Extradition on a Fugitive of Justice Warrant

When someone is accused of a crime in a different state and then runs to hide here in Pennsylvania, that person becomes a fugitive from justice. If that person is stopped for a traffic offense or any other reason, an interstate warrant will pop up, and the person will be detained and charged with being a fugitive of justice. Many states do not permit any bail to be set in such circumstances, and will simply hold the fugitive in custody pending a decision from the original jurisdiction to come get their fugitive.

Pennsylvania is one of the few places in the United States that sets bail on these cases. So, when I recently handled a preliminary arraignment for somebody on the run, bail was set at only twenty thousand dollars (ten percent). So, if that clielnt posts two thousand in cash, he can walk out of the Philadelphia jails, even though he is still a wanted man over in New Jersey. That is a great benefit to folks here, and it allows fugitives to travel to the original state to clean up the problem there without sitting here in Philadelphia waiting for an extradition hearing.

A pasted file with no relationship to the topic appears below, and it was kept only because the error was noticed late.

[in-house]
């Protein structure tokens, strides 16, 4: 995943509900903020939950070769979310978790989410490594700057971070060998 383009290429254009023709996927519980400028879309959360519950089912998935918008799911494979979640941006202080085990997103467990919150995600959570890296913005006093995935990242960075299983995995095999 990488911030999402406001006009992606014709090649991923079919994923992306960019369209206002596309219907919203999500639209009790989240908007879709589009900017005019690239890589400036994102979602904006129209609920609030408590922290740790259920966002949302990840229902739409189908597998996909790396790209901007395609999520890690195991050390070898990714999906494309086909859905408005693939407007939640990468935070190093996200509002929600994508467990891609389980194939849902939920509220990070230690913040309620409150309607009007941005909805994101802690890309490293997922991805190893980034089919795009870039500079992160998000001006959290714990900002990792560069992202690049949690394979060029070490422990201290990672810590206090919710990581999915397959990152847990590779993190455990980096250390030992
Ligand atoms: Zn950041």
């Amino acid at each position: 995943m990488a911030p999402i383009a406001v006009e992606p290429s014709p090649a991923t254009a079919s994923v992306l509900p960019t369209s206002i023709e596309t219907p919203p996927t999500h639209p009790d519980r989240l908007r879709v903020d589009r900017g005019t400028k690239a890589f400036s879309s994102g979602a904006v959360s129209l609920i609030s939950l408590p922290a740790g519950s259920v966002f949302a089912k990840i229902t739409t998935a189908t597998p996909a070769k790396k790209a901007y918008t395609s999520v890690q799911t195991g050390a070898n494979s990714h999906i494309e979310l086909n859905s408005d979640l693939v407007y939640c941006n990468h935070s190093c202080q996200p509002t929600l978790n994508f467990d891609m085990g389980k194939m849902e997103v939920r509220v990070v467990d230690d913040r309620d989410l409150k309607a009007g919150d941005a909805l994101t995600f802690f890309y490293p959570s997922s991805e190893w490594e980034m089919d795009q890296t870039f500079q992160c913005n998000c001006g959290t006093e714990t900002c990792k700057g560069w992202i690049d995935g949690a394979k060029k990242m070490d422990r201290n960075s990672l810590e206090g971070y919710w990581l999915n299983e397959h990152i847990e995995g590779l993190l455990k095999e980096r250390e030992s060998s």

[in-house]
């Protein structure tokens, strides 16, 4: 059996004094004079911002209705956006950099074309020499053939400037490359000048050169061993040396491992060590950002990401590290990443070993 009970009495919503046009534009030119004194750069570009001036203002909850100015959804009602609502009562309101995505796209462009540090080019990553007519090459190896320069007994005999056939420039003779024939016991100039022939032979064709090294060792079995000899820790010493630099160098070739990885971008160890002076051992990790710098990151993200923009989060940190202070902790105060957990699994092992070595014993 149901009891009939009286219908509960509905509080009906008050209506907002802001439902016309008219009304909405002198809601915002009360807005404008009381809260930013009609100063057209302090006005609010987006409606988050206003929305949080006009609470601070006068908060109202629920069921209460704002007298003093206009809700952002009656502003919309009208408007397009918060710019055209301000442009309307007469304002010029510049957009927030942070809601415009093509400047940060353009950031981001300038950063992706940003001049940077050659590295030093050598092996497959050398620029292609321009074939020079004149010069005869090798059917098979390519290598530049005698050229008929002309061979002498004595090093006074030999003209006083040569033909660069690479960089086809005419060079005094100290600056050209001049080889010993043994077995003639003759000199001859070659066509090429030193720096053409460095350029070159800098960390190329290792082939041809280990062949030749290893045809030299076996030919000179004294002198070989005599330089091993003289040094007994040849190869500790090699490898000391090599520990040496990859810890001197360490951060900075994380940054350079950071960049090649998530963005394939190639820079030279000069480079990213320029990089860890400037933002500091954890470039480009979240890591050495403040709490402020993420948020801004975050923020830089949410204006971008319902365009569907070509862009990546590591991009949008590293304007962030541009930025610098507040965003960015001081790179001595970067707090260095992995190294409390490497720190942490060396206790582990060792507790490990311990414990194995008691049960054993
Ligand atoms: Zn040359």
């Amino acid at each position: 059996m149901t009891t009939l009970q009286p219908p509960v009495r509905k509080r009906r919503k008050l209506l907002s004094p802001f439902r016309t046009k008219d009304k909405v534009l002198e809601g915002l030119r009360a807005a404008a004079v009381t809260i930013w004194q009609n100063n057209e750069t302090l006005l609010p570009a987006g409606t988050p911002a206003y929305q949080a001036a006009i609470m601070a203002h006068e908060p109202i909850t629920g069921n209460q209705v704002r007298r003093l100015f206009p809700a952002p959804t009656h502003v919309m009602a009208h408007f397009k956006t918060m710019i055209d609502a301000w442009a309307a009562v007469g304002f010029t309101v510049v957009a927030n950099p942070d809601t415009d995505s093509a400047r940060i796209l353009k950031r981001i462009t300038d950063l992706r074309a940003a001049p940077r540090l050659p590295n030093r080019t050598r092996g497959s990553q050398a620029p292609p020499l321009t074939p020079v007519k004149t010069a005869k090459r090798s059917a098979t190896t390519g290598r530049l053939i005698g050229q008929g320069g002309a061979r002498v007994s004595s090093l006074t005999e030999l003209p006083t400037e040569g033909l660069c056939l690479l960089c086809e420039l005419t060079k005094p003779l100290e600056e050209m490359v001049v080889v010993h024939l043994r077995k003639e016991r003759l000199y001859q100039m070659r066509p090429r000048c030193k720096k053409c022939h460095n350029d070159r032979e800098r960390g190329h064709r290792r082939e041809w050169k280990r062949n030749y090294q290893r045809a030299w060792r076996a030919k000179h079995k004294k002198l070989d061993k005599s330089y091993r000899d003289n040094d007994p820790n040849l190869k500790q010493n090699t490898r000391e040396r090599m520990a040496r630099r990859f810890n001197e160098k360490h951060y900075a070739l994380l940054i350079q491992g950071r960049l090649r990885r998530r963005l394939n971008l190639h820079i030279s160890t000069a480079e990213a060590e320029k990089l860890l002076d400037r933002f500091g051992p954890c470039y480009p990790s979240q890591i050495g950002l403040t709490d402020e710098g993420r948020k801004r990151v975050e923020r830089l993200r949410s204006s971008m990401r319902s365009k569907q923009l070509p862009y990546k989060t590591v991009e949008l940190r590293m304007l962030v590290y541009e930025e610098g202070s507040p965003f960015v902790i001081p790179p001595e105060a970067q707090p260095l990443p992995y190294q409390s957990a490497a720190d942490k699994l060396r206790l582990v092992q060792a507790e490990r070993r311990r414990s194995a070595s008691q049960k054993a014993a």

Here is the process in Philadelphia. All fugitive/extradition cases are listed in Criminal Miscellaneous Motions Court. Philadelphia gives other states a total of ninety (90) days to produce a 'governor's warrant', which is a warrant signed by the governor of the state where the fugitive ran from demanding the return of the fugitive. If there is no governor's warrant in those ninety days, Philadelphia dismisses the case and the fugitive is set free. (If bail has been paid, then bail is returned pursuant to normal court regulations. If the person has not bailed out of jail, he is released.)

If, however, there is a governor's warrant, then the court holds an extradition hearing. If the court is satisfied that the person before the court is in fact the same person wanted in a different state, then extradition is ordered. This means that Philadelphia will hold the fugitive in jail for up to thirty days while waiting for law enforcement from the original state to come to the jail and physically take custody of the fugitive.

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